Category: Reviews

Reviews

Black California: A Review of West of Jim Crow

Kevin Waite

Mallie Robinson and her five children came to California in search of something better, only to find more of the same. When the Robinsons relocated from Cairo, Georgia to a family home on Pepper Street in Pasadena in 1922, their white neighbors greeted them with a flaming cross on their front lawn. Mallie discovered that most jobs were closed to Black women, aside from domestic work, while her children attended segregated schools. They were also barred from Pasadena’s public pool. The Plunge finally reopened to African Americans in 1930, but only for one day a week. Tuesday was known as “Negro Day,” when the Robinsons were allowed to swim alongside other people of color. That evening, the city drained the pool and filled it with fresh water for white swimmers on Wednesday. “Pasadena regarded us as intruders,” recalled one of Mallie Robinson’s children, a young man named Jackie. 

When it opened in 1914, African Americans and other people of color were only allowed to use the facilities at Brookside Pool one day a week. By the 1930s, when this photograph was taken, “Negro Day” had been renamed “International Day.” Courtesy of the Pasadena Public Library, Pasadena, California

Pasadena is now eager to claim Jackie Robinson, the sports legend who broke professional baseball’s color barrier, as one of its own. A community center and a city park are named for him, and two mammoth brass sculptures to Jackie and his brother Mack, an Olympic medalist, occupy a central courtyard across from Pasadena City Hall. Yet nowhere in in the city’s landscape are markers or acknowledgements to what Jackie and his family endured, when Pasadena largely closed itself to African Americans. The wealthiest city in the nation when Jackie Robinson was growing up, Pasadena was also one of the most rigorously segregated.

Pasadena was no outlier among California cities, as Lynn M. Hudson explains in her urgent new book, West of Jim Crow. Although officials in Pasadena policed the color line with particular vigilance, they represented a mere sliver of the segregationist apparatus in twentieth-century California. Hudson brilliantly illustrates how this vast network – including city and state officials, politicians, lawyers, policemen, and everyday citizens – turned California into a bastion of Jim Crow segregation and a hotspot for anti-Black violence. But she also documents the numerous ways in which African Americans fought back. From a certain perspective, the virulent force of white supremacy in California can be seen as a testament to the remarkable achievements and prominence of Black men and women in public life.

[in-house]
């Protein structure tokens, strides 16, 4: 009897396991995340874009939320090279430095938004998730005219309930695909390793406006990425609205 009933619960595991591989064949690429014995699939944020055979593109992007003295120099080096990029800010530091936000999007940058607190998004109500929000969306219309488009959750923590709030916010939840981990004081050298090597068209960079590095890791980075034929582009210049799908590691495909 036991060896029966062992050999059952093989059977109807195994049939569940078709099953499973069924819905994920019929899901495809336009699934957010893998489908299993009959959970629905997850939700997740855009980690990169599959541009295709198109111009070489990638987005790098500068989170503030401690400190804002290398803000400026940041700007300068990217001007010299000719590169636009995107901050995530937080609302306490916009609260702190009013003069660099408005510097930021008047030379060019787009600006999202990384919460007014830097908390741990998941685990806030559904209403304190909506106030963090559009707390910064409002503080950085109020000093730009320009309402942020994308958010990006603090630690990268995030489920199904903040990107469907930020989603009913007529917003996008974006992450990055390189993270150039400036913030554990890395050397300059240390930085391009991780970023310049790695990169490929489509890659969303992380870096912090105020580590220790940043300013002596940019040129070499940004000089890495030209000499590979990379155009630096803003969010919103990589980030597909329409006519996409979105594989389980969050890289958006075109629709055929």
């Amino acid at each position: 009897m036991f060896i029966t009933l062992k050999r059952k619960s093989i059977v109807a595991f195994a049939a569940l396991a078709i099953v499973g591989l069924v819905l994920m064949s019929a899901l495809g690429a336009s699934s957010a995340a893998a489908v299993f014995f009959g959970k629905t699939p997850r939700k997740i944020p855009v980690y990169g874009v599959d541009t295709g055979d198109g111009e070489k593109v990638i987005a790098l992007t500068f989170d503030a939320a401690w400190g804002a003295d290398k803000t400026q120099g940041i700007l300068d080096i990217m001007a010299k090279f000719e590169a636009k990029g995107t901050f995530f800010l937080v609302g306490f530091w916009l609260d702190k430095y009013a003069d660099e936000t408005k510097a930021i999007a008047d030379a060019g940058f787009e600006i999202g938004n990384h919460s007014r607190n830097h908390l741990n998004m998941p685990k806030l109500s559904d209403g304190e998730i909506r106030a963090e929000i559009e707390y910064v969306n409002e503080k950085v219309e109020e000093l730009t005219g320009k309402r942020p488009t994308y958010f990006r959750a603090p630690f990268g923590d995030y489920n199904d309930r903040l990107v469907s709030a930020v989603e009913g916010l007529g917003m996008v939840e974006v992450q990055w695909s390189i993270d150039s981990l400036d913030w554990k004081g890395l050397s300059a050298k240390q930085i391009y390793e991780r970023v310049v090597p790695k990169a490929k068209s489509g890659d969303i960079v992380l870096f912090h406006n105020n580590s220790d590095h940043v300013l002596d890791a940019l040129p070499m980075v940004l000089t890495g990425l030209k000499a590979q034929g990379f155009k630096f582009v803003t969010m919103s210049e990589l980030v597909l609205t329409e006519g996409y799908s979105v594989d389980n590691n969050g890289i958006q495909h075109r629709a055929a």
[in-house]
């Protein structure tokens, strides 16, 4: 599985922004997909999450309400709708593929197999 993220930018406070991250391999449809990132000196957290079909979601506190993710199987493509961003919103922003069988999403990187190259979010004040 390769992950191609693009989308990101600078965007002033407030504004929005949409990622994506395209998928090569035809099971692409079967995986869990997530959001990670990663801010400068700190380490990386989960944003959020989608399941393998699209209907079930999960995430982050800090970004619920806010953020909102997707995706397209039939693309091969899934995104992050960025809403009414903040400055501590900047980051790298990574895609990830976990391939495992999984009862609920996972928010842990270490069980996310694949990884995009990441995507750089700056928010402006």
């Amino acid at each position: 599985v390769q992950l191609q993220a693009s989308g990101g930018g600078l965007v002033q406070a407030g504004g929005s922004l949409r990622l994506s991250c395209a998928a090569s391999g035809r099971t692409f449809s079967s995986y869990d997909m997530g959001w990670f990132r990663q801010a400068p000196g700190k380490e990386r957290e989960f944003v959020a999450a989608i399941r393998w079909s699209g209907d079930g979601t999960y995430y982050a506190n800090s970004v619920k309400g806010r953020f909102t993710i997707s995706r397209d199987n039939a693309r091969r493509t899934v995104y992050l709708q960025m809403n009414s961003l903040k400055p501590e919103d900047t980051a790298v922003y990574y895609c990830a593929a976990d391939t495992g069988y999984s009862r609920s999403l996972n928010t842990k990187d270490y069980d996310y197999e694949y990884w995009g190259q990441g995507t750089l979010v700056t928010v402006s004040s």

Myra Weiss wrote this pamphlet after the murder of her sister and brother-in-law and their two children. Weiss was a leader of the Socialist movement in California, and fought to keep the Shorts murder in the public eye. The Bancroft Library, University of California, Berkeley, California.

California’s history of race-based segregation, of course, runs deep. Modern California – now one of the most outwardly liberal and cosmopolitan states in the nation – was built upon the forced relocation and dispossession of multiple ethnic groups. That history includes the seizure of vast amounts of land from Indigenous inhabitants and Mexican rancheros in the nineteenth century. And it includes the violent removal of Chinese immigrants from their communities across the state, as well as a sixty-year ban on migration from China, beginning in 1882. The hostility that Black Californians faced (and face still) belongs to this longer history.

Hudson’s canvas is broad – one of the many reasons her work will appeal to scholars, students, and general readers alike. West of Jim Crow spans the antebellum era up to the start of the Civil Rights movement, with a focus on the Black struggle for justice in the early to mid-twentieth century. Hudson ranges across space and time to cover a diverse range of moments in California’s Black history: San Francisco’s Panama Pacific International Exposition of 1915, the building of all-Black town in the Central Valley, the African American anti-lynching campaign, the rise of Ku Klux Klan in the Inland Empire, and the long fight against segregation in Pasadena.          

Colonel Allensworth and the eponymous town he founded with the artist Josephine Leavell Allensworth courtesy of the Smithsonian Learning Lab (Public Domain)

The Black struggle for racial justice in California is as old as the state itself. By the early 1850s, hundreds of enslaved African Americans had been forcibly imported to work the gold diggings around Sacramento. When many of them won their freedom later in the decade, they still faced a raft of discriminatory laws and practices. African Americans could not legally testify against whites in courts of law, nor could they marry across the color line. They were also routinely barred from streetcars and viciously parodied in San Francisco’s popular minstrel shows.

Against all odds, some early Black Californians prospered. Biddy Mason, a former slave from the plantation belt, personified hard-won fortune for this first generation of African American migrants. Born into slavery in Georgia, Mason was forcibly transported across the country, before she finally won freedom for herself and thirteen others in a Los Angeles courtroom in 1856. First as a nurse and midwife, then as a real estate entrepreneur, Mason built a business enterprise that made her one of the wealthiest women of color in the American West. Her success seeded a family fortune estimated at $300,000 by the turn of the century. At that point, Los Angeles had one of the highest proportions of Black homeowners of any city in the country. Yet as the Black community grew in numbers and affluence, it encountered mounting hostility and discrimination.